Most victims were in the northern states of Tamaulipas, Durango and Nuevo Laredo, all hotbeds of conflict between cartels such as the Zetas, Gulf and Sinaloa gangs.

And the great majority, 656, were found in a nine-month period in 2011 alone, compared to just 15 in 2007.

The bodies have included enemies of cartels and innocent bystanders, as well as migrants and women.

More than 70,000 people have died in Mexico since Calderon sent troops to the streets to contain the cartels.

Another 26,121 people disappeared during Calderon's six-year term, according to an official database that the administration of President Enrique Pena Nieto is updating.

Interior Minister Miguel Angel Osorio Chong said in May that the figure would likely be lower because many of the people reported missing simply left their homes for personal reasons or emigrated.

But the government has yet to release a new figure.

Pena Nieto also created a special unit dedicated to finding the missing, but the fact that only 12 prosecutors were assigned to the job has drawn criticism.

An official in the attorney general's office, who requested anonymity, said identifying a body depends on the state of decomposition and whether the person matches a list of missing people.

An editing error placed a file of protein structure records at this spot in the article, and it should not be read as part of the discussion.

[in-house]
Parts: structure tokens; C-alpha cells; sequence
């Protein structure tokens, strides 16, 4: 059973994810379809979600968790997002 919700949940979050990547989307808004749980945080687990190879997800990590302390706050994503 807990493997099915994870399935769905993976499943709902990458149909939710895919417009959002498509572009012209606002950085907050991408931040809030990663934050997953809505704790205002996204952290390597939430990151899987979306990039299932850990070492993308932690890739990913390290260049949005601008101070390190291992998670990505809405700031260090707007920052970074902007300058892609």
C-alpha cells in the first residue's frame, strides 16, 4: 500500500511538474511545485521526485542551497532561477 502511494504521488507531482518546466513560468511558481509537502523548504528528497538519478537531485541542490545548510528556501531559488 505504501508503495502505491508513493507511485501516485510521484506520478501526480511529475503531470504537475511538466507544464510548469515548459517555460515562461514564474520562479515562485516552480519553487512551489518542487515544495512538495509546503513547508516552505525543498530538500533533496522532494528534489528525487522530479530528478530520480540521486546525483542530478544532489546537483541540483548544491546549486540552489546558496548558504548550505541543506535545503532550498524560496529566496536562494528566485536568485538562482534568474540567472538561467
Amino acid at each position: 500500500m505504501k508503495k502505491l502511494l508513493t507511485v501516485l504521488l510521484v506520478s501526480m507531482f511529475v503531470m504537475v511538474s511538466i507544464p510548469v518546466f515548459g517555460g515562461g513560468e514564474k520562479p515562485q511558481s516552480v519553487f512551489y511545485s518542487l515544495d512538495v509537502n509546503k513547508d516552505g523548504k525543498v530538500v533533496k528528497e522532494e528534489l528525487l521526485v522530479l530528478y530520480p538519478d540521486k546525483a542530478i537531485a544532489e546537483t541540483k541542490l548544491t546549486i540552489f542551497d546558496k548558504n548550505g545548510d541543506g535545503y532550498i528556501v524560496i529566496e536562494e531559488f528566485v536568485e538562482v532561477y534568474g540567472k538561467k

"It's more problematic when they are migrants going through the country" since they often don't match any missing list, the official said.

In the case of the bodies found in 19 pits at the Jalisco-Michoacan border, authorities expect to identify the individuals since they are believed to be from the region, the official said.

A forensic specialist outside a house in which eight members of a family
 were killed by gunmen in Ciudad Juarez, Mexico, on November 17, 2013 (AFP,
Jesus Alcazar)

Those mass graves were found as part of an investigation into the disappearance of two federal officers allegedly detained by Michoacan municipal cops, who handed them over to the Jalisco New Generation cartel.

The official said the federal agents are not among the bodies, which were sent to the Jalisco state prosecutor's forensic office for identification.

A son's skull

The discovery of mass graves brings anxiety but also hopes of closure to countless families who have desperately sought any sign of their missing relatives for years and have little faith in overwhelmed state authorities.

Even Mexico City, considered a relative oasis from the drug cartel violence plaguing many parts of the country, was recently hit by the discovery of a mass grave near the capital.

The bodies of 13 young people were found outside the city in August, three months after they were kidnapped from a downtown bar in broad daylight.